I have to admit I love duct tape. Last night, I was talking with my husband and one of our friends about one of the gutters on the backside of our house. It likes to leak. (One of my neighbor's solution to their leaky gutter was just to take it down!) So last year, I wrapped a piece of duct tape around it to seal it. I had to redo it a few weeks ago to reseal it, but the duct tape has worked great.
I used it again this morning. On my dryer. It has had this funny quirk lately. The door pops open just slightly sometimes when clothes push against it--turning it off. So, I decided to try duct tape. I placed a piece on the door to hold it more securely to the dryer. It worked! I have been able to use and reuse the same piece for several loads. I am thankful! My dryer shall live on without major repair for a little longer...
When I was a kid, I didn't learn anything about repairing or taking care of houses. But, as an adult, I've needed to learn all sorts of things. I have found that it feels better to fix something than to throw it away. To reuse, rather than buy anew. I've also found that it's often easy to think what our culture tells us every day through the advertising that perpetually permeates our lives-- "if something breaks, go get a new one."
My husband's favorite books are Shopclass as Soulcraft and the second book by the same author, Matthew B. Crawford. Shopclass is a book about doing. We live in a world that is becoming more and more disposable and virtual reality has become true reality in most people's minds. Video Games are preferred to real "doing" things. There are good reasons for this--skiing on a video game is cheaper than going skiing. A driving game is cheaper than big R/C cars. But, it's not just that video games and the like are cheaper--they're more convenient. Kids can do them on their own instead of needing parental help and involvement.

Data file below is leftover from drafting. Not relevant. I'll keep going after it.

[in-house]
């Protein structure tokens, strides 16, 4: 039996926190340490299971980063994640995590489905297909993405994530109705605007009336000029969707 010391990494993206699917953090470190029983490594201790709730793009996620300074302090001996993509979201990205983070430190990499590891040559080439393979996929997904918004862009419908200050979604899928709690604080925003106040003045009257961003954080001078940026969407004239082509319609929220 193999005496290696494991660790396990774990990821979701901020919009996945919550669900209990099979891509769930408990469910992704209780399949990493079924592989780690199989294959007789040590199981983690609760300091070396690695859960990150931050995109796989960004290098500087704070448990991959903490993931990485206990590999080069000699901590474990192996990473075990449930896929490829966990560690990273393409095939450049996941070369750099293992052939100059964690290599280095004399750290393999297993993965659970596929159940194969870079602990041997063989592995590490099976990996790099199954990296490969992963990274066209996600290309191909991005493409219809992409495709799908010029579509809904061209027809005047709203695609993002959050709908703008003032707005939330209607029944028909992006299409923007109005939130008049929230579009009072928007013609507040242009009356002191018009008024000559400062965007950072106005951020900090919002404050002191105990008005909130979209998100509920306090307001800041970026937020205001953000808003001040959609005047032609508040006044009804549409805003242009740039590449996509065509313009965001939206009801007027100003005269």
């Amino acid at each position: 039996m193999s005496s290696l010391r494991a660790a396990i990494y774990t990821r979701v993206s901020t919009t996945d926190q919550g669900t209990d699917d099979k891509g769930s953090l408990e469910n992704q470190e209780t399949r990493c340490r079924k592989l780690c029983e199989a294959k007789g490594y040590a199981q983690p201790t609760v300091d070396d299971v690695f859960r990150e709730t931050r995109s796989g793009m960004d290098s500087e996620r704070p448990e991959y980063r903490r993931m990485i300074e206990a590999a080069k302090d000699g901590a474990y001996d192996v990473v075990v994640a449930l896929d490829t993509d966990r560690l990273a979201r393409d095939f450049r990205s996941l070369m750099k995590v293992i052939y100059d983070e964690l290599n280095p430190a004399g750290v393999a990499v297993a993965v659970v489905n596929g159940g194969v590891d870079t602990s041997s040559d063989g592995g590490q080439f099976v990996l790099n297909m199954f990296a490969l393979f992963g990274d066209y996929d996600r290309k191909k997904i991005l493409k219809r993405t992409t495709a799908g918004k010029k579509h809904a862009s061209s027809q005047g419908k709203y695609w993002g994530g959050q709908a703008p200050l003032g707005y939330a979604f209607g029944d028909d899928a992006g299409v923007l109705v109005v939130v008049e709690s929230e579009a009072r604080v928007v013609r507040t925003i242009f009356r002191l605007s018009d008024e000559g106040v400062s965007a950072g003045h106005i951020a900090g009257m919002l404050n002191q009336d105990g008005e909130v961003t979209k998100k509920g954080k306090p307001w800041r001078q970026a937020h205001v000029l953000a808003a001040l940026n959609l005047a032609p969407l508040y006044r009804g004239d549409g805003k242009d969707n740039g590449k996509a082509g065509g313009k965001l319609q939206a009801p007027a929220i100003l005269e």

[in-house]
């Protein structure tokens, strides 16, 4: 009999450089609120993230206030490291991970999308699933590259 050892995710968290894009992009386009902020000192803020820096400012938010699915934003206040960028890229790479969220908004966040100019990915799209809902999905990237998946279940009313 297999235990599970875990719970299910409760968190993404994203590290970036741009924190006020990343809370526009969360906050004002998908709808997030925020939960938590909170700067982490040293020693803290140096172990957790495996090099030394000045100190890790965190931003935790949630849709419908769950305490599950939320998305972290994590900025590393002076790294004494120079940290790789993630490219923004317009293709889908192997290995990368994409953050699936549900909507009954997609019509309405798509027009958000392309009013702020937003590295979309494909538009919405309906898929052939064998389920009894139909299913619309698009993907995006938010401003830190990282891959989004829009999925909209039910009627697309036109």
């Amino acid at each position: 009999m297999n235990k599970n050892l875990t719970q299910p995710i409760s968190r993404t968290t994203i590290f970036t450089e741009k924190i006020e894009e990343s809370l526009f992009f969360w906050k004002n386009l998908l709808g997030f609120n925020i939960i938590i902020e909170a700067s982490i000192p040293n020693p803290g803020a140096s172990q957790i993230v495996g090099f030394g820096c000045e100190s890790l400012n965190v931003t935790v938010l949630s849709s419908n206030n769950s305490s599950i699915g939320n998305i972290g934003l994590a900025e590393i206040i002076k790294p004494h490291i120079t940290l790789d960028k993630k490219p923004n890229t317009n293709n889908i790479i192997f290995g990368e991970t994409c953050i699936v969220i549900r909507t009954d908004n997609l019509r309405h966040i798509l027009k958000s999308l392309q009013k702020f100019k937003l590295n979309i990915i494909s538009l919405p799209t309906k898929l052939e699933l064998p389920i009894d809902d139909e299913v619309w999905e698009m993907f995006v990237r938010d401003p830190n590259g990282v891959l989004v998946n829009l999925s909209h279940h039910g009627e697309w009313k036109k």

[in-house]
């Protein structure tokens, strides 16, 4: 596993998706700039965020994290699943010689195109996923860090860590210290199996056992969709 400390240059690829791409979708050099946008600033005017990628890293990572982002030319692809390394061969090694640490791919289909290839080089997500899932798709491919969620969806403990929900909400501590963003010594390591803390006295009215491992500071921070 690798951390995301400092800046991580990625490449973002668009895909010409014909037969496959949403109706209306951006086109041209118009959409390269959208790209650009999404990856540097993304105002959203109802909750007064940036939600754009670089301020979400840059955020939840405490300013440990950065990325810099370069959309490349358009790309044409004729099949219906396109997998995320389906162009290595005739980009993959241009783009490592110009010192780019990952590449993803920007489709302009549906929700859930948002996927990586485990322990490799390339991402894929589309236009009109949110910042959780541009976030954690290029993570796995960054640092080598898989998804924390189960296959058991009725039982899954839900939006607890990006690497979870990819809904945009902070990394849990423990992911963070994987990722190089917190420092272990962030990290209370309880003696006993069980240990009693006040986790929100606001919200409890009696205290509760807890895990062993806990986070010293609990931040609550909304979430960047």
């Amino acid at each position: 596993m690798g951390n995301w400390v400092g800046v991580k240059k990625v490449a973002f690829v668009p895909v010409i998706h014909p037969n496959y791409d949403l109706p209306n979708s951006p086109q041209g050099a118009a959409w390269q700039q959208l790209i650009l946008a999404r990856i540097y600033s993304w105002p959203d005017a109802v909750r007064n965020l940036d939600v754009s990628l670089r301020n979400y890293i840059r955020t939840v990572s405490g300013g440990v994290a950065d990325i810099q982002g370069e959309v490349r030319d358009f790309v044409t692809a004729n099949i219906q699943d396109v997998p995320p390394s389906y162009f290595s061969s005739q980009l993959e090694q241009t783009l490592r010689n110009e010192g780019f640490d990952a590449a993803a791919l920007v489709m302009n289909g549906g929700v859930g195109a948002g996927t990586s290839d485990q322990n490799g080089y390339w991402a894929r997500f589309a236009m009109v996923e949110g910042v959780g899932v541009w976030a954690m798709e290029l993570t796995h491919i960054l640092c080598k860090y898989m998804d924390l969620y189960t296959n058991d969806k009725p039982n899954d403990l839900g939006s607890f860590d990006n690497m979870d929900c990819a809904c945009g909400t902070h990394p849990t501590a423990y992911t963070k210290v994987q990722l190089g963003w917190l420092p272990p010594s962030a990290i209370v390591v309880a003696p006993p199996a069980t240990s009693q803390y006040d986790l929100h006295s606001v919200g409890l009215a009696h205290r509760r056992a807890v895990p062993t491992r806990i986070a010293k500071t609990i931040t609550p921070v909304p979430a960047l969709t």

Recently, my husband wanted me to watch a documentary titled Crafted, a film by Morgan Spurlock. It's a short film about doing, not just living vicariously through technology. Spurlock interviews some knife makers, potters, and other other artisans. The first time my husband saw it, he wondered if we were pursuing the type of art in any way in our lives as a family. After the second time watching it, my husband explained that we are. We cook food from scratch, seek to reuse and repurpose items in our home, I write curriculum for my kids' schooling, he enjoys playing the piano as much as his fingers allow him to...
This weekend we went to a hobby shop and purchased large Radio Control (R/C) cars for our kids to enjoy with my husband. He loved R/C cars in high school and understood the ins and outs of them. The kids had a lot of fun with them. Our plan this week is for them to build a track in our backyard for the cars. I asked one of my kids afterwards which was better--MarioKart or the R/C cars. There was no question in my child's mind--R/C won hands down!
I find that it takes energy to do, but that it is more rewarding. It's easy to fear for our culture that we are turning into a people lost in tech, but weekends like this past one encourage me to remember that many people are choosing to do. The hobby shops were getting shoppers--they weren't empty. So, now my mind is turning to ways I can foster the desire to "do" in my kids--showing them the appeal of doing!